Confession time: I haven’t read all of 2000AD or the Judge Dredd comics. I’ve read enough to understand he shouldn’t take his helmet off and that the 1995 version Judge Dredd – featuring Sly Stallone without the eponymous character’s headgear – wasn’t a great adaptation. (It wasn’t bad though, why it was so widely lambasted is a bit beyond me. It was over-the-top and a bit silly and nowhere near the dark tones of the comics, but it was a great film to watch and be entertained by.) I know enough to realise that Dredd 3D is a great Dredd film.
For those who have a limited understanding of the Dredd universe; the world has been decimated by nuclear war and left the planet a scarred wasteland called the Cursed Earth. Only the area of land between Boston and Washington remains liveable and 800 million people now reside in MegaCity One. To control the overwhelming amount of crime in such a place, the Hall of Justice was built and Judges trained. They are licensed with being judge, jury and executioner when dealing with ‘perps’.
In that way, Pete Travis (director), Alex Garland (writer) and the rest of their art team create a believable and awe-inspiring concrete landscape. The familiar streets and roads overrun with Mega-Highways and Mega-Blocks. For a film with a shorter budget than most blockbusters, the team have managed to create a real world. They build entire sets, signs, shop fronts and focus on all the little details that draw you in far more than a computer-generated backdrop.
It’s to one of these all-too-believable Mega Blocks that Dredd is drawn. His new rookie, Anderson (Olivia Thirlby), decides that on her assessment day, this is the call she wants to take. A simple investigation turns into something much more as Dredd and Anderson willingly enter the territory of Ma-Ma (a scarred Lena Headey) and find themselves trapped in a 200-floor block filled with enemies.
This idea, even though it was well executed, was shown up by The Raid, released earlier this year and focusing on the same idea. However, Dredd 3D powers through and supplies us with a grossly entertaining look into the dark world of 2000AD. The 18 rating is well deserved and luckily the filmmakers got it right. The violence and gore is graphic and satisfying without crossing the line onto the torture-porn films created to shock. The brutality of the film is combined with mesmerising cinematography. The inclusion of the drug SLO-MO, which Ma-Ma is creating, allows us to see bullets entering and exiting bad guys left right and centre in exquisite slow-motion and there’s a particularly vertigo-inducing fall from the top of the block to the atrium, where we’re treated to another slow-motion shot of a villains head cracking open.
It’s a hugely awesome thing to see, and the large amount of the audience will enjoy it. The shots are beautiful too, cutting away from the grime and dullness of everyday life to show us heightened colours and details that come from taking narcotics.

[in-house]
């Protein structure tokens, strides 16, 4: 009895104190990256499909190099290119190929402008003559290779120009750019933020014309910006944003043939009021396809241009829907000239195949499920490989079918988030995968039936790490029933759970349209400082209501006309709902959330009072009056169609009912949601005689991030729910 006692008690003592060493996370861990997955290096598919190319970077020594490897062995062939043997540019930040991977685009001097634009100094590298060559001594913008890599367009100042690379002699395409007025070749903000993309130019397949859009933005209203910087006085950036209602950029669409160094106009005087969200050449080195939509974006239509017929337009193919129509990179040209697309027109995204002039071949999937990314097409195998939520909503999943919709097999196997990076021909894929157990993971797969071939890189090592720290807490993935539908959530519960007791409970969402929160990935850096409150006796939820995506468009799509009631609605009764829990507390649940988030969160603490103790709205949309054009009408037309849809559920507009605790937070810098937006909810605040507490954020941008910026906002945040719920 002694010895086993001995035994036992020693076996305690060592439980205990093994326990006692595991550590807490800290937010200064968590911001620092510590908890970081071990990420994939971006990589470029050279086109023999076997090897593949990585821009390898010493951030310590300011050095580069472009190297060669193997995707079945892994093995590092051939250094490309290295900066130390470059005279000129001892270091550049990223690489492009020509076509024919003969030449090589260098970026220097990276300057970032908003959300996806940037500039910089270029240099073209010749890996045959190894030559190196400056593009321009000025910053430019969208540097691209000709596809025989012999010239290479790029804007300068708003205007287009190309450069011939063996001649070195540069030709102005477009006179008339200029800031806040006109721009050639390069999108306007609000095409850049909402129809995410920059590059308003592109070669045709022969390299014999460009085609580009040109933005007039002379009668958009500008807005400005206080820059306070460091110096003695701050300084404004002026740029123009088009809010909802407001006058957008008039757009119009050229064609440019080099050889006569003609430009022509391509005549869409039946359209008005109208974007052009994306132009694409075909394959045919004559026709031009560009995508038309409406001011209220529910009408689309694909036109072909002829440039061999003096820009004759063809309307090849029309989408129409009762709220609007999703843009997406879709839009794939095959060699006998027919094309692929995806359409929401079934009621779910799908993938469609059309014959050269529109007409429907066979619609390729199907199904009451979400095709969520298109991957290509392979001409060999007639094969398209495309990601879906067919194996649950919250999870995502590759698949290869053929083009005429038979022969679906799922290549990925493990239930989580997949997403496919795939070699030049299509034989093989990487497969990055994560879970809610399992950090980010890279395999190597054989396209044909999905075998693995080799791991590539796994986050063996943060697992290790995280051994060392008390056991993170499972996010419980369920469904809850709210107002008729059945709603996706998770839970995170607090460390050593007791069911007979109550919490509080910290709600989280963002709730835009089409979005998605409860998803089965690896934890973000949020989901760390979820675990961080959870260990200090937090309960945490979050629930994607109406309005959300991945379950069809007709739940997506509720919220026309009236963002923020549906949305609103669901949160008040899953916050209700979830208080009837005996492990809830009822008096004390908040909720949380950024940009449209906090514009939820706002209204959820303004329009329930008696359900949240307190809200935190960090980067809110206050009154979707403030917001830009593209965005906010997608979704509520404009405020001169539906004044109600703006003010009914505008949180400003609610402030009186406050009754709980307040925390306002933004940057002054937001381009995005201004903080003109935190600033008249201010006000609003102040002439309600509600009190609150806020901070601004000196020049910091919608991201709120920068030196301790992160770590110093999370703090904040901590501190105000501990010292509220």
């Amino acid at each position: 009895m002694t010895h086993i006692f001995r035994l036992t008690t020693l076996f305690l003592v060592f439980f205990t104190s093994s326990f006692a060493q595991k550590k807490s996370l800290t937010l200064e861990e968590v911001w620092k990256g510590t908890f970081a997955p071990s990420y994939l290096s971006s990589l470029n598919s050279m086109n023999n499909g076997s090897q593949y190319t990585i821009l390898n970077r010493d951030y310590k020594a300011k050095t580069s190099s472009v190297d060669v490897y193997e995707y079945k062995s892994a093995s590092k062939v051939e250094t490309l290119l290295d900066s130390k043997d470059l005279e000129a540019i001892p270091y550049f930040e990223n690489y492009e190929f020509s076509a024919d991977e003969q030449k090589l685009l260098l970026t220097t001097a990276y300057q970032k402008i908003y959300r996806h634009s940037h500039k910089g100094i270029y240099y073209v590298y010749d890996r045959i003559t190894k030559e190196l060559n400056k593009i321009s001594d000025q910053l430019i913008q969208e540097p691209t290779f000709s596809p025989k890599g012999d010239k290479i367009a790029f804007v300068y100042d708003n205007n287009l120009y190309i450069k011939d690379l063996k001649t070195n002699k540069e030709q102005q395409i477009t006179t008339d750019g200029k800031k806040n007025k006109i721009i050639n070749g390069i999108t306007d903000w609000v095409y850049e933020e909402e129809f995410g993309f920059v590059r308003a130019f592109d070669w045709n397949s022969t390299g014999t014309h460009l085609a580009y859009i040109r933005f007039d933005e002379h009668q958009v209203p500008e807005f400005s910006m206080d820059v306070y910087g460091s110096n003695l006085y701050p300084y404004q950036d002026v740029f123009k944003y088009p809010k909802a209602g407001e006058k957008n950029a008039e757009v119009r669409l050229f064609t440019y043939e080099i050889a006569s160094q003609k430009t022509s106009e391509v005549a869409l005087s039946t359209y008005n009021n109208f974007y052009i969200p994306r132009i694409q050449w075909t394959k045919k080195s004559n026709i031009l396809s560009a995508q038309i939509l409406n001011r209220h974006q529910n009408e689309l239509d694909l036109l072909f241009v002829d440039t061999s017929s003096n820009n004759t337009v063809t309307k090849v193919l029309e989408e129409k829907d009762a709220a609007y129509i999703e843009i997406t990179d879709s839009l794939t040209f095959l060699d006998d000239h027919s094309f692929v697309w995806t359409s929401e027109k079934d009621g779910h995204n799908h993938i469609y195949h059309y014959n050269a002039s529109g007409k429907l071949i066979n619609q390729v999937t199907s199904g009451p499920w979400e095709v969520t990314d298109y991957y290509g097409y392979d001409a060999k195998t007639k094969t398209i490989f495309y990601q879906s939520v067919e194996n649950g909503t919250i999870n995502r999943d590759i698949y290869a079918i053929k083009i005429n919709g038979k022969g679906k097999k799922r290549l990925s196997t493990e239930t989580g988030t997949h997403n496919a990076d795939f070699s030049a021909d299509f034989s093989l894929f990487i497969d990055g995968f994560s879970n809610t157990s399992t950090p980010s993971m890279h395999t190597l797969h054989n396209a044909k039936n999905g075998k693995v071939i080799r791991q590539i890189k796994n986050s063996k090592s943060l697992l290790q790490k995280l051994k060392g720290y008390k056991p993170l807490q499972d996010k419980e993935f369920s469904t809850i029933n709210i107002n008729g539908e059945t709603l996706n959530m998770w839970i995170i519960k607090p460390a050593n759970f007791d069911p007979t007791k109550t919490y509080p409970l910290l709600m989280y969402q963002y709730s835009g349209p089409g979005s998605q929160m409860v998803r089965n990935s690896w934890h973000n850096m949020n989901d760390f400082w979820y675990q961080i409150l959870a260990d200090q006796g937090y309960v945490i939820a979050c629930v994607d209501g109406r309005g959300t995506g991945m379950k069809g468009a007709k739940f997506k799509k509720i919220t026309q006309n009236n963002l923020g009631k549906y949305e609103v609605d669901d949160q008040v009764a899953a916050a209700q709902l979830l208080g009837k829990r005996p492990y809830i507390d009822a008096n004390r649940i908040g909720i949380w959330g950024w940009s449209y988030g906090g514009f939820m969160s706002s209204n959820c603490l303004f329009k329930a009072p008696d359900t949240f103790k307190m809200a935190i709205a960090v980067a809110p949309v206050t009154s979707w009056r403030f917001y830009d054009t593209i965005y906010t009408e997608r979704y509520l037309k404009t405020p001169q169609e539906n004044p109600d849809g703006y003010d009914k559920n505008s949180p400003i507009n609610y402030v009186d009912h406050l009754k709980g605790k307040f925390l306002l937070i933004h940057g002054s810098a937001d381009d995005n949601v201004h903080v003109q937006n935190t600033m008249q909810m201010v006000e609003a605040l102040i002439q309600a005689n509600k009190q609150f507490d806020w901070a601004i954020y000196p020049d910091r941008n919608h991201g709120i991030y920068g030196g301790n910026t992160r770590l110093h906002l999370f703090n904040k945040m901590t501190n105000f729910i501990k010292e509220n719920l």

If you’re looking for a deep thinking film, Dredd 3D isn’t it. While it may be interesting to draw parallels with the political climate, the film doesn’t slow down to dwell on it and simply provides you with an engrossing and raw action film.
Karl Urban does exceedingly well as Dredd. With the helmet remaining firmly in place he delivers the scarce lines that he has with the throaty gravel you’d expect from such a badass. Delivering all of his lines, even the humorous ones, in a straight deadpan voice that seems something straight out of the comics, Urban is great as a screen adaptation of the character.
The emotional heart of the film comes from his sidekick Anderson, played by a bewitching Thirlby. Excused from wearing a helmet because of her psychic abilities, we can relate to her as she goes through the first day from hell. Don’t get me wrong though, Anderson is just as much of a badass. Dealing with a particularly stubborn perp is a highlight, but we see that she remains a far more objective source than Dredd’s simple black-and-white view of things.
As a villain, Headey excels. Ma-Ma is given only a brief backstory and very little seeming motivation apart from a desire for more gang territory but we are faced with a twisted and sadistic antagonist that never wavers, her viciousness played to perfection by a growling Headey. The character reflects a lot of the film; violent, dark and with little depth, but depth isn’t what we came to see and we aren’t disappointed.
Like most 3D outings, Dredd 3D is offered in 2D, and it’s debatable whether it’s worth the extra money to see it properly. To be sure, the 3D, when it’s used, is gorgeous and makes the slow-motion scenes truly come alive, but for the most part it’s not so prominent. Viewer discretion is advised for this, if you see the 3D, you won’t consider the money wasted, but if you want to save a few quid and see the 2D version, you won’t miss too much of the great cinematography.
The 95-minute run time sounds a little short, and looking back it kind of is. After the film, it didn’t feel too short or like anything was left out or missed, but it leaves you hungry for even more.
I loved Dredd 3D and I’m sure that it’ll become a firm favourite for action lovers everywhere, it’s certainly a step in the right direction since the 1995 outing, and a sequel wouldn’t go amiss at all.